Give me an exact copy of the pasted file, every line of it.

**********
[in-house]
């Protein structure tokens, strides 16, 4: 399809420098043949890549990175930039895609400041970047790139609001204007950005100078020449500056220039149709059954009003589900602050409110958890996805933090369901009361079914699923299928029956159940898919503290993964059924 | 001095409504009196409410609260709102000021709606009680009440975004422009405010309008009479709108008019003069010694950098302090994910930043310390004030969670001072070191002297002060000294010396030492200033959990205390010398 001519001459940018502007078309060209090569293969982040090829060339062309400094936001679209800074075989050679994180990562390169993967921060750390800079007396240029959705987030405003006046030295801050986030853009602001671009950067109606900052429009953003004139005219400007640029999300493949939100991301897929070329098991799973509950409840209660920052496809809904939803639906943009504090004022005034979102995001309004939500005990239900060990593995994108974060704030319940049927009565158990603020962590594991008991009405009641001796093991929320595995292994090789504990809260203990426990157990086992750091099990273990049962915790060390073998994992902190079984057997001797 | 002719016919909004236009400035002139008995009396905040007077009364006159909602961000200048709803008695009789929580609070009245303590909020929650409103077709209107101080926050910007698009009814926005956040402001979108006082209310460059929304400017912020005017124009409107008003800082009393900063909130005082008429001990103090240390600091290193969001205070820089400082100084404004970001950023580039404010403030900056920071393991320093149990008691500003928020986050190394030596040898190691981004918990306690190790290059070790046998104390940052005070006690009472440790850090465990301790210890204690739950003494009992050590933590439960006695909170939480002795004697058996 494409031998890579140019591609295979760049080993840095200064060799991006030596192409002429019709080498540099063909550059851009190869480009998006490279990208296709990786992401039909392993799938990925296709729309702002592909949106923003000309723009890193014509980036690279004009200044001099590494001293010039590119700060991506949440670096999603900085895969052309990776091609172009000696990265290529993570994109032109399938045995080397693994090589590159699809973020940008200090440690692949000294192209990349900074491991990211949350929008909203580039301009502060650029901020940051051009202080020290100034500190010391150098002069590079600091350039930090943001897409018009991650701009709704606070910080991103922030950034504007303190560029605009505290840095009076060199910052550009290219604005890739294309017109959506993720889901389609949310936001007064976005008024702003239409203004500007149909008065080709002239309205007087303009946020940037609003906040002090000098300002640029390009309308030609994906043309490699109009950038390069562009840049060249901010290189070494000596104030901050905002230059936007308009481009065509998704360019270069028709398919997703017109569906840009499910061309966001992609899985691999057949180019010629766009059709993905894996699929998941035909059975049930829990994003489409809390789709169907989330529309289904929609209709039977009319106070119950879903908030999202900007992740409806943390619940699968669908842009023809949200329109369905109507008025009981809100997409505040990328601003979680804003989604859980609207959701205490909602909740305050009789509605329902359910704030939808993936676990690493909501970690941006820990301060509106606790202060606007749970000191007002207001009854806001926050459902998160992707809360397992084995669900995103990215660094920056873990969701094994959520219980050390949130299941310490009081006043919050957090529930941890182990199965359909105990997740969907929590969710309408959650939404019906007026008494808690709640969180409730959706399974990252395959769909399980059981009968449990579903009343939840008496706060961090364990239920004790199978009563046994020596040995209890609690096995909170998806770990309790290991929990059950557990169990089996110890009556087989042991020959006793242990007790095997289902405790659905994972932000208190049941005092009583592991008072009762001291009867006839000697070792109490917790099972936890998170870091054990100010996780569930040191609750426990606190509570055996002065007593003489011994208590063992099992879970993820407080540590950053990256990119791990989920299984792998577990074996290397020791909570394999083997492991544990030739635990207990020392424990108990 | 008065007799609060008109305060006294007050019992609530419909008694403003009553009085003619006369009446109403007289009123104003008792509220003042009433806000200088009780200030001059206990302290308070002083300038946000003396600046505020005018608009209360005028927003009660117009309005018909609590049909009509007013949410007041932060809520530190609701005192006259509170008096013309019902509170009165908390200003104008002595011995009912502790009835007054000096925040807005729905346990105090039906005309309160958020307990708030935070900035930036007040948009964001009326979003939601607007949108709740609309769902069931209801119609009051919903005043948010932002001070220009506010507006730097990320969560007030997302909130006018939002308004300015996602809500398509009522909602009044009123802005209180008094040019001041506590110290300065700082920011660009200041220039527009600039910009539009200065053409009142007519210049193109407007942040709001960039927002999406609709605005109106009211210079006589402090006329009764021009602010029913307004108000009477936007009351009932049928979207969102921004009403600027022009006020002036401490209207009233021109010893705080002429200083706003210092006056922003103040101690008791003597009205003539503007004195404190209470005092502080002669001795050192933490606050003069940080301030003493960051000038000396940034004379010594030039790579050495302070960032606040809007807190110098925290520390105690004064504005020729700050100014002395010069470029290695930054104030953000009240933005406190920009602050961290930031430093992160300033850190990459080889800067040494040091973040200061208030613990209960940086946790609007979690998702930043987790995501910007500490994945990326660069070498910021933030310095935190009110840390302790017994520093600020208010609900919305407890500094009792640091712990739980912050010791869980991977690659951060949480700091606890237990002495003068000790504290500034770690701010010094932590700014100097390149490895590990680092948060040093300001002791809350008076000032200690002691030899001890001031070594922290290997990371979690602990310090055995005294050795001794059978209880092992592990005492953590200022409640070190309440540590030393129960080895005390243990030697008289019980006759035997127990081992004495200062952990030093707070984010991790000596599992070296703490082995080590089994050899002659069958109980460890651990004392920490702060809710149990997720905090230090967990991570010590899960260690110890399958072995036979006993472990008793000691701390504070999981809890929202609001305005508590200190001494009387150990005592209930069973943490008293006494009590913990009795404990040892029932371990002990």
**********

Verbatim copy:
[in-house]
């Protein structure tokens, strides 16, 4: 399809420098043949890549990175930039895609400041970047790139609001204007950005100078020449500056220039149709059954009003589900602050409110958890996805933090369901009361079914699923299928029956159940898919503290993964059924 | 001095409504009196409410609260709102000021709606009680009440975004422009405010309008009479709108008019003069010694950098302090994910930043310390004030969670001072070191002297002060000294010396030492200033959990205390010398 001519001459940018502007078309060209090569293969982040090829060339062309400094936001679209800074075989050679994180990562390169993967921060750390800079007396240029959705987030405003006046030295801050986030853009602001671009950067109606900052429009953003004139005219400007640029999300493949939100991301897929070329098991799973509950409840209660920052496809809904939803639906943009504090004022005034979102995001309004939500005990239900060990593995994108974060704030319940049927009565158990603020962590594991008991009405009641001796093991929320595995292994090789504990809260203990426990157990086992750091099990273990049962915790060390073998994992902190079984057997001797 | 002719016919909004236009400035002139008995009396905040007077009364006159909602961000200048709803008695009789929580609070009245303590909020929650409103077709209107101080926050910007698009009814926005956040402001979108006082209310460059929304400017912020005017124009409107008003800082009393900063909130005082008429001990103090240390600091290193969001205070820089400082100084404004970001950023580039404010403030900056920071393991320093149990008691500003928020986050190394030596040898190691981004918990306690190790290059070790046998104390940052005070006690009472440790850090465990301790210890204690739950003494009992050590933590439960006695909170939480002795004697058996 494409031998890579140019591609295979760049080993840095200064060799991006030596192409002429019709080498540099063909550059851009190869480009998006490279990208296709990786992401039909392993799938990925296709729309702002592909949106923003000309723009890193014509980036690279004009200044001099590494001293010039590119700060991506949440670096999603900085895969052309990776091609172009000696990265290529993570994109032109399938045995080397693994090589590159699809973020940008200090440690692949000294192209990349900074491991990211949350929008909203580039301009502060650029901020940051051009202080020290100034500190010391150098002069590079600091350039930090943001897409018009991650701009709704606070910080991103922030950034504007303190560029605009505290840095009076060199910052550009290219604005890739294309017109959506993720889901389609949310936001007064976005008024702003239409203004500007149909008065080709002239309205007087303009946020940037609003906040002090000098300002640029390009309308030609994906043309490699109009950038390069562009840049060249901010290189070494000596104030901050905002230059936007308009481009065509998704360019270069028709398919997703017109569906840009499910061309966001992609899985691999057949180019010629766009059709993905894996699929998941035909059975049930829990994003489409809390789709169907989330529309289904929609209709039977009319106070119950879903908030999202900007992740409806943390619940699968669908842009023809949200329109369905109507008025009981809100997409505040990328601003979680804003989604859980609207959701205490909602909740305050009789509605329902359910704030939808993936676990690493909501970690941006820990301060509106606790202060606007749970000191007002207001009854806001926050459902998160992707809360397992084995669900995103990215660094920056873990969701094994959520219980050390949130299941310490009081006043919050957090529930941890182990199965359909105990997740969907929590969710309408959650939404019906007026008494808690709640969180409730959706399974990252395959769909399980059981009968449990579903009343939840008496706060961090364990239920004790199978009563046994020596040995209890609690096995909170998806770990309790290991929990059950557990169990089996110890009556087989042991020959006793242990007790095997289902405790659905994972932000208190049941005092009583592991008072009762001291009867006839000697070792109490917790099972936890998170870091054990100010996780569930040191609750426990606190509570055996002065007593003489011994208590063992099992879970993820407080540590950053990256990119791990989920299984792998577990074996290397020791909570394999083997492991544990030739635990207990020392424990108990 | 008065007799609060008109305060006294007050019992609530419909008694403003009553009085003619006369009446109403007289009123104003008792509220003042009433806000200088009780200030001059206990302290308070002083300038946000003396600046505020005018608009209360005028927003009660117009309005018909609590049909009509007013949410007041932060809520530190609701005192006259509170008096013309019902509170009165908390200003104008002595011995009912502790009835007054000096925040807005729905346990105090039906005309309160958020307990708030935070900035930036007040948009964001009326979003939601607007949108709740609309769902069931209801119609009051919903005043948010932002001070220009506010507006730097990320969560007030997302909130006018939002308004300015996602809500398509009522909602009044009123802005209180008094040019001041506590110290300065700082920011660009200041220039527009600039910009539009200065053409009142007519210049193109407007942040709001960039927002999406609709605005109106009211210079006589402090006329009764021009602010029913307004108000009477936007009351009932049928979207969102921004009403600027022009006020002036401490209207009233021109010893705080002429200083706003210092006056922003103040101690008791003597009205003539503007004195404190209470005092502080002669001795050192933490606050003069940080301030003493960051000038000396940034004379010594030039790579050495302070960032606040809007807190110098925290520390105690004064504005020729700050100014002395010069470029290695930054104030953000009240933005406190920009602050961290930031430093992160300033850190990459080889800067040494040091973040200061208030613990209960940086946790609007979690998702930043987790995501910007500490994945990326660069070498910021933030310095935190009110840390302790017994520093600020208010609900919305407890500094009792640091712990739980912050010791869980991977690659951060949480700091606890237990002495003068000790504290500034770690701010010094932590700014100097390149490895590990680092948060040093300001002791809350008076000032200690002691030899001890001031070594922290290997990371979690602990310090055995005294050795001794059978209880092992592990005492953590200022409640070190309440540590030393129960080895005390243990030697008289019980006759035997127990081992004495200062952990030093707070984010991790000596599992070296703490082995080590089994050899002659069958109980460890651990004392920490702060809710149990997720905090230090967990991570010590899960260690110890399958072995036979006993472990008793000691701390504070999981809890929202609001305005508590200190001494009387150990005592209930069973943490008293006494009590913990009795404990040892029932371990002990």